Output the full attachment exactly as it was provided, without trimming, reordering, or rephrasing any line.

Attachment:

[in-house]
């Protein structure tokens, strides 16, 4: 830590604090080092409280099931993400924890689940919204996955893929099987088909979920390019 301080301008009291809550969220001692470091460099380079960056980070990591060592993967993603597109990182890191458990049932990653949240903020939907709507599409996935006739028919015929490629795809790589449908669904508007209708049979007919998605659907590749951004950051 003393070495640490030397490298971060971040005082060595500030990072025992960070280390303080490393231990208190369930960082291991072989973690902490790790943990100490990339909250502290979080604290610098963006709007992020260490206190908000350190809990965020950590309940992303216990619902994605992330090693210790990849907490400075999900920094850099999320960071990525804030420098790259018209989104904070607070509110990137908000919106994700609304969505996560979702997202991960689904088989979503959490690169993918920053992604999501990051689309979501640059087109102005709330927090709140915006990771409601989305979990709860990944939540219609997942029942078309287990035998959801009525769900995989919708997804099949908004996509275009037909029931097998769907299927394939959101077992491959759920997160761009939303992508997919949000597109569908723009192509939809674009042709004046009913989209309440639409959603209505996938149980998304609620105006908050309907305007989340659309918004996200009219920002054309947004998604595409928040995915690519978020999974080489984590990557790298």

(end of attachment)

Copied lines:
[in-house]
């Protein structure tokens, strides 16, 4: 830590604090080092409280099931993400924890689940919204996955893929099987088909979920390019 301080301008009291809550969220001692470091460099380079960056980070990591060592993967993603597109990182890191458990049932990653949240903020939907709507599409996935006739028919015929490629795809790589449908669904508007209708049979007919998605659907590749951004950051 003393070495640490030397490298971060971040005082060595500030990072025992960070280390303080490393231990208190369930960082291991072989973690902490790790943990100490990339909250502290979080604290610098963006709007992020260490206190908000350190809990965020950590309940992303216990619902994605992330090693210790990849907490400075999900920094850099999320960071990525804030420098790259018209989104904070607070509110990137908000919106994700609304969505996560979702997202991960689904088989979503959490690169993918920053992604999501990051689309979501640059087109102005709330927090709140915006990771409601989305979990709860990944939540219609997942029942078309287990035998959801009525769900995989919708997804099949908004996509275009037909029931097998769907299927394939959101077992491959759920997160761009939303992508997919949000597109569908723009192509939809674009042709004046009913989209309440639409959603209505996938149980998304609620105006908050309907305007989340659309918004996200009219920002054309947004998604595409928040995915690519978020999974080489984590990557790298």